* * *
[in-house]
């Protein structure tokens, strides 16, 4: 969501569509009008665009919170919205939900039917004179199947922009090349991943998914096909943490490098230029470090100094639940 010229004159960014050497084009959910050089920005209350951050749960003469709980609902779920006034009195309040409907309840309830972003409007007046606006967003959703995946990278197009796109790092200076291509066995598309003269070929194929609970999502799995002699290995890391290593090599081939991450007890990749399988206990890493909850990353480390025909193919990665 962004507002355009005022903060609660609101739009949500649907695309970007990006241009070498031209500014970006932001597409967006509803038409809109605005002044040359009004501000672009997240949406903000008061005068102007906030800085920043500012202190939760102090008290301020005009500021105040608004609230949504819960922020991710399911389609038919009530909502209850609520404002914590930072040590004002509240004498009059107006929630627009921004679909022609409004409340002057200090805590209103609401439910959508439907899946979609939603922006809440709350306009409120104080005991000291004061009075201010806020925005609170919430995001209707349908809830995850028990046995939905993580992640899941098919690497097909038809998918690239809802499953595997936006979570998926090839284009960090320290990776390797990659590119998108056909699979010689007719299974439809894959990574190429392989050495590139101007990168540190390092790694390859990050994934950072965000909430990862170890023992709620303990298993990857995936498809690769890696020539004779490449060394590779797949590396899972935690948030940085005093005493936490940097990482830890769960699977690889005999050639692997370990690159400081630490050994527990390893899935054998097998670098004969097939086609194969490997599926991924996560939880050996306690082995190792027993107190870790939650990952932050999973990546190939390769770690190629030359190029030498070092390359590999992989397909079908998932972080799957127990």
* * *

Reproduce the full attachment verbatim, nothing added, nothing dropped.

[in-house]
């Protein structure tokens, strides 16, 4: 969501569509009008665009919170919205939900039917004179199947922009090349991943998914096909943490490098230029470090100094639940 010229004159960014050497084009959910050089920005209350951050749960003469709980609902779920006034009195309040409907309840309830972003409007007046606006967003959703995946990278197009796109790092200076291509066995598309003269070929194929609970999502799995002699290995890391290593090599081939991450007890990749399988206990890493909850990353480390025909193919990665 962004507002355009005022903060609660609101739009949500649907695309970007990006241009070498031209500014970006932001597409967006509803038409809109605005002044040359009004501000672009997240949406903000008061005068102007906030800085920043500012202190939760102090008290301020005009500021105040608004609230949504819960922020991710399911389609038919009530909502209850609520404002914590930072040590004002509240004498009059107006929630627009921004679909022609409004409340002057200090805590209103609401439910959508439907899946979609939603922006809440709350306009409120104080005991000291004061009075201010806020925005609170919430995001209707349908809830995850028990046995939905993580992640899941098919690497097909038809998918690239809802499953595997936006979570998926090839284009960090320290990776390797990659590119998108056909699979010689007719299974439809894959990574190429392989050495590139101007990168540190390092790694390859990050994934950072965000909430990862170890023992709620303990298993990857995936498809690769890696020539004779490449060394590779797949590396899972935690948030940085005093005493936490940097990482830890769960699977690889005999050639692997370990690159400081630490050994527990390893899935054998097998670098004969097939086609194969490997599926991924996560939880050996306690082995190792027993107190870790939650990952932050999973990546190939390769770690190629030359190029030498070092390359590999992989397909079908998932972080799957127990």